Thank you for your help - I knew of the Court Considerations and am particularly interested in the Fire Service Pension as this is something which was earned during the marriage and a benefit which I should not miss out on and I will be keeping an eye on this and also the CETV'S which I have also raised with my pension provider, however, your information has confirmed my thoughts which I can take forward to the first'proper' mediation session.If I can ask question within this remit - when gathering information on assets particularly housing does the property value of the co-habitant come into the equasion as he has somewhere to live and 50/50 would be insufficient for me to purchase a property but would enhance his living standards. Would there be any drawbacks to me accepting 50/50 to stay in the property plus an allowance or raised pension or would this be considered a 'reasonable' path to follow? Thank you.

Thank you. He would not be legally entitled to assets from his current partner unless he has legally registered his interest and this will not impact on his right to claim from the matrimonial assets. It will need to be assessed as to how long-term his relationship in as this can be used as argument that his housing needs are reduced given that he has been accommodated.

In relation to accepting a 50-50 split settlement - the main "drawback" is that you will likely be able to obtain a higher share given that your long-term income prospects are lower than his. If you are able to buy out an equitable share of the home, then this may be a good option to ensure that your housing needs are met mortgage free, but it may be more suitable and financially viable for you to agree a sale of the home and equity to be divided in order to rehouse yourself in smaller accommodation. Again this will require a lot of thought and assessment from you to see how you wish to proceed.

Harris and other Law Specialists are ready to help you
Customer: replied 1 year ago.
Thank you very much indeed - most helpful and I appreciate your comments. I will give them a lot of thought. Best wishes, Dee Brookes.
Customer: replied 1 year ago.
Good evening Harris, I have now received a C.E.T.V. on my pension thank you. I have recently discovered that my ex-husband took a lump sum on retirement without my knowledge and understand there is no pension pot as it is a Government funded Scheme (Fire Service) and therefore no C.E.T.V. from his pension....not good news for me but thank you for your advice. Regards, ***** *****

No worries. He has taken a lump sum payment and therefore if this remains unspent it will form part of the finances for negotiations.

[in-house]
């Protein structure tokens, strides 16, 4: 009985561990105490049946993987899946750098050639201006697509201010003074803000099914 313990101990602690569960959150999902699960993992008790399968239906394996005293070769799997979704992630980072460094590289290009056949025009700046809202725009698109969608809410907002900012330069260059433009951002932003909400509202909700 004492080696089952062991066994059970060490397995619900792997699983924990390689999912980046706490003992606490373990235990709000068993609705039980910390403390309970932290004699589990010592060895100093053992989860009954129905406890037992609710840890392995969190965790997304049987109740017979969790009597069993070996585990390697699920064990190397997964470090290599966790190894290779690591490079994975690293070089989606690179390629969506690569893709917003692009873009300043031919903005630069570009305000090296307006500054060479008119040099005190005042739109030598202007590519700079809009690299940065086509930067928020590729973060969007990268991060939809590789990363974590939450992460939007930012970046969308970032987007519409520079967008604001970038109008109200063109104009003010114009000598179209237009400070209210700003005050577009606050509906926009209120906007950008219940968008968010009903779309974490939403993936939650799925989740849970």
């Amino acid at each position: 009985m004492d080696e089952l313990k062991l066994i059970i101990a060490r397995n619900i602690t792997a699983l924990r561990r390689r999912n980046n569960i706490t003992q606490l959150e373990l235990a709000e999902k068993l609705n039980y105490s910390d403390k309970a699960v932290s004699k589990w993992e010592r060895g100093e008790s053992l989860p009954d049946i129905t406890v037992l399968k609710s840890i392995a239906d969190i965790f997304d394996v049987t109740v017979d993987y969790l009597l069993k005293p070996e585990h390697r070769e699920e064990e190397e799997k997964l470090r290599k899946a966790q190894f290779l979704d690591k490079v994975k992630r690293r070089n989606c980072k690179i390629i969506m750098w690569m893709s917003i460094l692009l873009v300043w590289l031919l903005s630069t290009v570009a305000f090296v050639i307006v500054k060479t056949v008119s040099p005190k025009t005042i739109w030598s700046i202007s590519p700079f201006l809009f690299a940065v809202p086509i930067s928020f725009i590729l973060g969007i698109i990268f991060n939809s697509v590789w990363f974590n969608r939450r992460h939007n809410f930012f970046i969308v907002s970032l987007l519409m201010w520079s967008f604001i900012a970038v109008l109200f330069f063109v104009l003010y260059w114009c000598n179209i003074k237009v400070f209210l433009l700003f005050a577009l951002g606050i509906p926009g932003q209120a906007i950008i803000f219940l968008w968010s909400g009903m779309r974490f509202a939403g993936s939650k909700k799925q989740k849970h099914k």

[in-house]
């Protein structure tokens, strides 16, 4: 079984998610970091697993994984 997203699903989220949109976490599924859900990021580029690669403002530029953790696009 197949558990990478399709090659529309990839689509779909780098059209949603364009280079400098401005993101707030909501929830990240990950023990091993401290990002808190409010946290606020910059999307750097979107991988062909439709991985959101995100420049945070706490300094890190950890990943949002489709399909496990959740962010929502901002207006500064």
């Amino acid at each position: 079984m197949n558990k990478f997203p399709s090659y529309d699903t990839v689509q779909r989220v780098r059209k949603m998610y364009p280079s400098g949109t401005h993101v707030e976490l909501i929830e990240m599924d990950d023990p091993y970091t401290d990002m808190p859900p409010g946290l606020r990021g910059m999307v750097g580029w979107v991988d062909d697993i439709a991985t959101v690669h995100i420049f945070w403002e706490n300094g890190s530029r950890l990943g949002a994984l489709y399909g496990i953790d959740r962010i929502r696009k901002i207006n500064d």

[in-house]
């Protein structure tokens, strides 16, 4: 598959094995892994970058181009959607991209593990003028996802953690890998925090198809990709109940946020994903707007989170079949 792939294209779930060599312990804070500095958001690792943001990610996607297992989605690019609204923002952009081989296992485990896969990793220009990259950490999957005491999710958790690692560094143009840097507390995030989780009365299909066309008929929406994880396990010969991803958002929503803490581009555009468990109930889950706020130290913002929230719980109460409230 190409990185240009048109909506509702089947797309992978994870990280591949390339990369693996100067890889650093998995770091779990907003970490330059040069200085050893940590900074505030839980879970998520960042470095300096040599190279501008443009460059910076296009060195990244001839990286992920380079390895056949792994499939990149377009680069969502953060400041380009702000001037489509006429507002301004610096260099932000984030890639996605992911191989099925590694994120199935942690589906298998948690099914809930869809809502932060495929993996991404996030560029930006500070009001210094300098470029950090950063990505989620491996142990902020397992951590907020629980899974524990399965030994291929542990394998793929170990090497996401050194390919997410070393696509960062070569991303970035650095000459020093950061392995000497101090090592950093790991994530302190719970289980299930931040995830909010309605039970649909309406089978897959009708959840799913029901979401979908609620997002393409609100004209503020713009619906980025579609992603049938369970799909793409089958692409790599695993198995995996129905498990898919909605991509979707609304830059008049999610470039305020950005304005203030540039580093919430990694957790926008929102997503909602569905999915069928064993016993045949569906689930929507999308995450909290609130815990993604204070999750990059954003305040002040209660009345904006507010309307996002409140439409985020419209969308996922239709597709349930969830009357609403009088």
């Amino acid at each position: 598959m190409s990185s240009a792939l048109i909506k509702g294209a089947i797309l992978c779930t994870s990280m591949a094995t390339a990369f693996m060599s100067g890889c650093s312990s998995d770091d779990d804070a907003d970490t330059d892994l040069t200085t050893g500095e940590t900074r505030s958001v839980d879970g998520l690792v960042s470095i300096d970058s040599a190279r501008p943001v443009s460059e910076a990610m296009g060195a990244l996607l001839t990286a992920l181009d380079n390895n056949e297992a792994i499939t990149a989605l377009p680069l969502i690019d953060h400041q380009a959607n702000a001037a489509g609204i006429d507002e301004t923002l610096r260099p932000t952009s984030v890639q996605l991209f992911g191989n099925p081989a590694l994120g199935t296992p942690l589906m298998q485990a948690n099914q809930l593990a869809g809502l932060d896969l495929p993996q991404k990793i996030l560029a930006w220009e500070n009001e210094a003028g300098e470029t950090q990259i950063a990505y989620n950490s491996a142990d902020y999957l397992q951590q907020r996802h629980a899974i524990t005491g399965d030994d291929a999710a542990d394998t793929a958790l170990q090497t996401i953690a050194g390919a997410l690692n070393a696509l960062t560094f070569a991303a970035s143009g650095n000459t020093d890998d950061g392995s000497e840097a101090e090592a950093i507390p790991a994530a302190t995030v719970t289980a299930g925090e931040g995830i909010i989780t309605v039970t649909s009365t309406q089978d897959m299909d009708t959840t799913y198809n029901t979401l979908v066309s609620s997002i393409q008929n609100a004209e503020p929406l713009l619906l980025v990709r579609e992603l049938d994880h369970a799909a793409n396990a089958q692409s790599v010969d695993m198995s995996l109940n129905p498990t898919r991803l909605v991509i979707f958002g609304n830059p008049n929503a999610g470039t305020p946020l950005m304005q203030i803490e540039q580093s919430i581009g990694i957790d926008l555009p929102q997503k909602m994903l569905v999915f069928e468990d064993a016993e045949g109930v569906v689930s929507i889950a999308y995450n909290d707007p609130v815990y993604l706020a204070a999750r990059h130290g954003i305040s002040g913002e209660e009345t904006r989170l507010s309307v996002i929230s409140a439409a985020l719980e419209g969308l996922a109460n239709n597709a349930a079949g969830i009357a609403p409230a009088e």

Customer: replied 1 year ago.
Thank you Harris, I would like to think so but won't hold my breath that there is a lot left since he just bought a flash new car. Thank you once again. I have the next Mediation meeting tomorrow and the dreaded Form E. Rest assured if I need help I will certainly come back to you.

Thank you. You should be aware that if you believe he is now spending the money he has received in order to defeat any claim by you as part of the financial relief proceedings you would be entitled to apply for an urgent freezing injunction but this must be in relation to specific assets with evidence of the potential disposition of it (eg. specific bank accounts or property).

Customer: replied 1 year ago.
Thank you Harris, that is a very important point as I do believe the car is an issue. I was intending to raise this at the meeting this afternoon. I appreciate your message very much. Regards, ***** *****
Customer: replied 1 year ago.
Harris, I have accepted your offer of more Q and E time. I know I will need more advice and good to know you are available. Thank you.

Thank you - please let me know what the further question is and I will attempt to assist you.

Customer: replied 1 year ago.
Good Morning Harris, I attended the mediation session yesterday. To options have come from this:
1, the house is signed over to me entirely but no further cash input nor pension involvement. I feel this would be the option to take as the house is continuing to rise in value and although I would have no further cash income, my liquid assets are in excess of his (according to his Form E) I could manage with that. This would also give a clean break which I would prefer to have.
2, I stay in the house with a monthly allowance. He is self-employed with a pension plus state pension. He intimated that he was running down his self-employment which I feel would give him a reason to stop the allowance. I know I could insure against this but if he were taken ill or worse still pass away I would lose that allowance. (Sorry to be morbid/mercenary but who knows).Although given to the end of the month to confirm which option HE preferred, I received a phone call his morning to offer me sole ownership of the house, waive any claim to pension and no cash. I have asked for time to consider this. I am prepared to accept this but do you see any drawbacks in addition to my thoughts? Thank you. Regards, ***** *****